This week take your heart on a strange journey — explore feelings that you've never thought you had with songs for lost lovers, songs for your 'Sunday chill' or music simply to accompany your viewing of art by Edvard Munch.
Listen and read on.
The Junkies Ball by Billion Dollar Babies
Right off the bat, The Junkies Ball — the lead single from Billion Dollar Babies's latest LP Chemical God — is arguably one of the Swedish hard rock outfit's heaviest offerings so far. An amalgam of sneering vocals, driving rhythms and a singalong chorus, this is a promising track and certainly whets the appetite for the rest of Chemical God. A minor criticism: At around three minutes and 45 seconds, it's way too short.
Shim El Yasmine by Mashrou' Leila
Mashrou' Leila formed in the American University of Beirut — the band's name means 'overnight project'; it was indeed formed overnight when band members Haig Papzian (violinist) and Andre Chedid (guitarist) asked for people to join them for a 'jam' to sing about the political stress they were experiencing in Beirut. A resistance that emerged as a soulful expression of the self, Mashrou' Leila is that beautiful orgasm when politics and music meet one another. This is made more powerful in a society in which gay desires can have you killed.
Shim El Yasmine (Smell The Jasmine) set to the raspy, smoky voice of Hamed Sinno is about yearning — saudade, if you will. Sinno's voice is haunting and aching. He beseeches your heart to feel what he is feeling, perhaps then, we would understand? Openly gay in a culture that finds homosexuality repugnant, Sinno has written Shim El Yasmine for a man who once broke his heart. The gentle drums and the long, fantastic solo jazz trumpet (by the excellent Erik Trufazz) interludes make this song, the magic that it is. Also listen to, Lel Watan (The homeland) and Wa Nueid (And Us — this one is just fantastic).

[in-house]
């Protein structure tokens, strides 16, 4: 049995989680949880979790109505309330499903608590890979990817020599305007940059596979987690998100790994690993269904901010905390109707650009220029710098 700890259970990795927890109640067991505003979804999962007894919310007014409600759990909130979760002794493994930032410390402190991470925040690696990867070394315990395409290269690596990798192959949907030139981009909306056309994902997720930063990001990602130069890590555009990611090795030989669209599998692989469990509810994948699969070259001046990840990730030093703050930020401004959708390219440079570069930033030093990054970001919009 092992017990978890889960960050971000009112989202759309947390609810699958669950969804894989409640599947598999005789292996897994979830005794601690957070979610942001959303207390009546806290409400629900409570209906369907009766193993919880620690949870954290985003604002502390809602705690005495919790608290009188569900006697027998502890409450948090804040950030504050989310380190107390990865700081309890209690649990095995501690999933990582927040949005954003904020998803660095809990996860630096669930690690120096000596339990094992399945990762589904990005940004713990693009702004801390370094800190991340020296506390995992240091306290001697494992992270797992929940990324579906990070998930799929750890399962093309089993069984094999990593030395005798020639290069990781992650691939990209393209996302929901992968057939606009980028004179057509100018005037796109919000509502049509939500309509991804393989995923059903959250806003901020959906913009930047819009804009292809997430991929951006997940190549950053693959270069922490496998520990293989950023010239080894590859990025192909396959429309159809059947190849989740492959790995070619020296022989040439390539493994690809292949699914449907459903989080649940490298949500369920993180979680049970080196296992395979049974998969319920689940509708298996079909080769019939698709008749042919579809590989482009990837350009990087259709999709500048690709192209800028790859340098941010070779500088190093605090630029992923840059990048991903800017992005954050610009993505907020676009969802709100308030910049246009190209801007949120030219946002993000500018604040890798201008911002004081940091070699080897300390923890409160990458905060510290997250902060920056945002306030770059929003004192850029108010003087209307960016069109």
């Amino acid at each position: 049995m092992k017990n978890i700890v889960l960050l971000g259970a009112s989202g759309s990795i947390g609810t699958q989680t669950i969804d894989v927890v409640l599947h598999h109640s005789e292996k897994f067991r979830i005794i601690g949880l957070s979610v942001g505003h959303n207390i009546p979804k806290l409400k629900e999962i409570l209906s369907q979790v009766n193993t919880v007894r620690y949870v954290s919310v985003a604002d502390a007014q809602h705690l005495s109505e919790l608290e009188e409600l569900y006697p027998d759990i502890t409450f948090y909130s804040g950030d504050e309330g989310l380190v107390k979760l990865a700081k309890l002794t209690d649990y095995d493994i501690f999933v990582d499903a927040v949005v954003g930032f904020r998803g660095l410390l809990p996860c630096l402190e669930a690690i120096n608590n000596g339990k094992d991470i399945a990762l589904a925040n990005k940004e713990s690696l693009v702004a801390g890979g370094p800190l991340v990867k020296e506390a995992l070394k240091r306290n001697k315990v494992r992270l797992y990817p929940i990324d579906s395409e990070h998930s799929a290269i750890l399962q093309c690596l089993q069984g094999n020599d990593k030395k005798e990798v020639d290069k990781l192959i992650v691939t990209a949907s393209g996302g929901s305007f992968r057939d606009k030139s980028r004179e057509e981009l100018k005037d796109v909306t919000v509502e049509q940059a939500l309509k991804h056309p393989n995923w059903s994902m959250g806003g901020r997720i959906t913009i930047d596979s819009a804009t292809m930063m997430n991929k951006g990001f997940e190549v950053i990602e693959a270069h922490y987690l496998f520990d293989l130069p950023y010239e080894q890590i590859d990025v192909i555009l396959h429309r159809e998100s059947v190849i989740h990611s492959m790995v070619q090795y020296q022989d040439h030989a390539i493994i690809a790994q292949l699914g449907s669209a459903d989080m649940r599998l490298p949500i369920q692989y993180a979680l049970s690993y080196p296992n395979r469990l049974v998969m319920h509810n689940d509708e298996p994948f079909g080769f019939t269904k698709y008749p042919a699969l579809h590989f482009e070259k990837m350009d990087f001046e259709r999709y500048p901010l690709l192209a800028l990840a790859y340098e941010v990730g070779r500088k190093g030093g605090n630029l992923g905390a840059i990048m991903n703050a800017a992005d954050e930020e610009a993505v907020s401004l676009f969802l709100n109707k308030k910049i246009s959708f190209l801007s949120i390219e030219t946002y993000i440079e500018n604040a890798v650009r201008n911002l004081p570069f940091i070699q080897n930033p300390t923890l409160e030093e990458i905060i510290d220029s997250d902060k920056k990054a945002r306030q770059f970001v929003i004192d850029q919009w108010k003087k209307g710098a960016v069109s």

The Music Scene by Blockhead
Papaoutai by Stromae
Brussels-born singer with Rwandan roots, this was Stromae's comeback album in 2013. Papaoutai sounds melancholic at the beginning but they dare you to accuse them of having anything but the sunniest of dispositions.
Stromae is the Europop megastar you would have never heard of. Europop is fizzy. Stromae, however, blends the corn-syrup pleasures of continental pop with tough lyrics. Papaoutai fuses Congolese rumba with piano house on a song about absent fathers. Papaoutai is the perfect song for a Sunday, when you are nursing a nasty hangover.
The infectious sound and Stromae’s laidback delivery will have you singing this the whole time.
Thalli Pogathey by Sid Sriram, Aparna Narayanan, ADK (Achcham Yenbadhu Madamaiyada)
At Firstpost, we do a lot of work and then every once in a while (almost way too often), a colleague pings you a song, forcing you to stop what you were doing and to listen to the song — I walked into Thalli Pogathey like this. It's a song that grows on you quite instantly, lyrics set to fairly simple catchy tune that make you want more. It lacks the intensity of Gira Dil Kahin Dafatan (from Delhi 6), but is perhaps made in a similar vein — lyric heavy with the perfect musical arrangement.
Show me by Alina Baraz and Galimatias
Picture this. It's a Sunday morning, and you've just woken up. You're not sure if you should feel happy that it's an off, or that you have to resume work in 24 hours. What do you do? Listen to Alina Baraz, we say. This LA-based singer rose to popularity mostly on social media but her collabs with music producer Galimatias is what brought her on the map. Show Me is the chill-est of chill songs. Infact the entire album, Urban Flora, is like flying on a magic carpet, or walking on clouds. Yes, it's so good that we're coming up with the cheesiest of metaphors. Do yourself a favour; switch off your phone, brew a cup of tea and play this song on loop. Thank us later.